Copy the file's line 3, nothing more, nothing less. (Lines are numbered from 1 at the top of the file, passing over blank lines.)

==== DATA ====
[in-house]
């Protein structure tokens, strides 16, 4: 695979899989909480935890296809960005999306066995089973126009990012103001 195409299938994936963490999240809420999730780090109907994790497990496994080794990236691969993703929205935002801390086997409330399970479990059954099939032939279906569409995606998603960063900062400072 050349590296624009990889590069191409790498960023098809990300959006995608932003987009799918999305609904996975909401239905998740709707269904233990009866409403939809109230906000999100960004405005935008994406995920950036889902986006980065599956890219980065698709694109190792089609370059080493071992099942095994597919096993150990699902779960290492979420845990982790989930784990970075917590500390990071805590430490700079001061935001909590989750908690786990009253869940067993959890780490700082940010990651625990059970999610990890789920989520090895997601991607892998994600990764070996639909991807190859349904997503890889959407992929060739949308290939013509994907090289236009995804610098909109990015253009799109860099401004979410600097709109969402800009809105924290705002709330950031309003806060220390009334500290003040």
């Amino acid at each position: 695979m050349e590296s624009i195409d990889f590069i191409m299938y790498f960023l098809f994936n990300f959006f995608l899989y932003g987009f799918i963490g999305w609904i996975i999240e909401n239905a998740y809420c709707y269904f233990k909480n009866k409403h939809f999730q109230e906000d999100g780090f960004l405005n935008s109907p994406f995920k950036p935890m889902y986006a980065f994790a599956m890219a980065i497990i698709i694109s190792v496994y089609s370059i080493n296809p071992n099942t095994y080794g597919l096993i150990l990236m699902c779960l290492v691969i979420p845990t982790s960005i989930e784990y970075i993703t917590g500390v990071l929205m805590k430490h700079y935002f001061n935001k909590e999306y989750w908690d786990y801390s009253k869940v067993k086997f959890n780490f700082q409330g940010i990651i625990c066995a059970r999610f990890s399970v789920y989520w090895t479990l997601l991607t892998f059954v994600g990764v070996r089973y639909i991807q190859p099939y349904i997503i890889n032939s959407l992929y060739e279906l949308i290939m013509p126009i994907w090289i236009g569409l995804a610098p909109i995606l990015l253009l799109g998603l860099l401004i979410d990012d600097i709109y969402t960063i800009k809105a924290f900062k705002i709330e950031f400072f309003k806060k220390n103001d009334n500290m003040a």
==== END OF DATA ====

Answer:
């Amino acid at each position: 695979m050349e590296s624009i195409d990889f590069i191409m299938y790498f960023l098809f994936n990300f959006f995608l899989y932003g987009f799918i963490g999305w609904i996975i999240e909401n239905a998740y809420c709707y269904f233990k909480n009866k409403h939809f999730q109230e906000d999100g780090f960004l405005n935008s109907p994406f995920k950036p935890m889902y986006a980065f994790a599956m890219a980065i497990i698709i694109s190792v496994y089609s370059i080493n296809p071992n099942t095994y080794g597919l096993i150990l990236m699902c779960l290492v691969i979420p845990t982790s960005i989930e784990y970075i993703t917590g500390v990071l929205m805590k430490h700079y935002f001061n935001k909590e999306y989750w908690d786990y801390s009253k869940v067993k086997f959890n780490f700082q409330g940010i990651i625990c066995a059970r999610f990890s399970v789920y989520w090895t479990l997601l991607t892998f059954v994600g990764v070996r089973y639909i991807q190859p099939y349904i997503i890889n032939s959407l992929y060739e279906l949308i290939m013509p126009i994907w090289i236009g569409l995804a610098p909109i995606l990015l253009l799109g998603l860099l401004i979410d990012d600097i709109y969402t960063i800009k809105a924290f900062k705002i709330e950031f400072f309003k806060k220390n103001d009334n500290m003040a």